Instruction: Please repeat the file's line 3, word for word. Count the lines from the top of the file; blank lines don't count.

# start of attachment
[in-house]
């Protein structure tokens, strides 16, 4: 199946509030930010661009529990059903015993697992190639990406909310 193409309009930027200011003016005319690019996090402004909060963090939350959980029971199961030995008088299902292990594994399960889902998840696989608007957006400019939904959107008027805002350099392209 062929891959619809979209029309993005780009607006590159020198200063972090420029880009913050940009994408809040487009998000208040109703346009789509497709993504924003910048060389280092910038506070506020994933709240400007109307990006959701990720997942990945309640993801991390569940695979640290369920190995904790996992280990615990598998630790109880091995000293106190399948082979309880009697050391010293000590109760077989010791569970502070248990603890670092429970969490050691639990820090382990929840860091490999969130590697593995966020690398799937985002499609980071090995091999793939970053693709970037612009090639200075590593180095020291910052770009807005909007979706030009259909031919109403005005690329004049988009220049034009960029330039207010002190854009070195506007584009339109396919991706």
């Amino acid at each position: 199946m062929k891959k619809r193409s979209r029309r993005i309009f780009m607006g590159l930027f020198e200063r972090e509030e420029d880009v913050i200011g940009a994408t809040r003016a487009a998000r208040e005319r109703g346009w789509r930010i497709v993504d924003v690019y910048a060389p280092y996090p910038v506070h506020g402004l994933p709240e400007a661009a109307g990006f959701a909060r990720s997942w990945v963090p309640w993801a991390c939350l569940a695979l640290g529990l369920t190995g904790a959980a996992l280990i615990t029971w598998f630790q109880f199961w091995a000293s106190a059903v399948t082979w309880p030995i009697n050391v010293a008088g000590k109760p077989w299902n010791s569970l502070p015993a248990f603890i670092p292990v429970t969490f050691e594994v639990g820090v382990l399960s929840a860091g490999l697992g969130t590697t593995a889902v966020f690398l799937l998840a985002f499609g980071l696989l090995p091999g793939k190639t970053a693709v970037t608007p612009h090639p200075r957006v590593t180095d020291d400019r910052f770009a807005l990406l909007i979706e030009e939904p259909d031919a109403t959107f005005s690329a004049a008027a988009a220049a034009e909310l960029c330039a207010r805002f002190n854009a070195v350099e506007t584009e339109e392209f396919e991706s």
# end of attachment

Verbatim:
């Amino acid at each position: 199946m062929k891959k619809r193409s979209r029309r993005i309009f780009m607006g590159l930027f020198e200063r972090e509030e420029d880009v913050i200011g940009a994408t809040r003016a487009a998000r208040e005319r109703g346009w789509r930010i497709v993504d924003v690019y910048a060389p280092y996090p910038v506070h506020g402004l994933p709240e400007a661009a109307g990006f959701a909060r990720s997942w990945v963090p309640w993801a991390c939350l569940a695979l640290g529990l369920t190995g904790a959980a996992l280990i615990t029971w598998f630790q109880f199961w091995a000293s106190a059903v399948t082979w309880p030995i009697n050391v010293a008088g000590k109760p077989w299902n010791s569970l502070p015993a248990f603890i670092p292990v429970t969490f050691e594994v639990g820090v382990l399960s929840a860091g490999l697992g969130t590697t593995a889902v966020f690398l799937l998840a985002f499609g980071l696989l090995p091999g793939k190639t970053a693709v970037t608007p612009h090639p200075r957006v590593t180095d020291d400019r910052f770009a807005l990406l909007i979706e030009e939904p259909d031919a109403t959107f005005s690329a004049a008027a988009a220049a034009e909310l960029c330039a207010r805002f002190n854009a070195v350099e506007t584009e339109e392209f396919e991706s």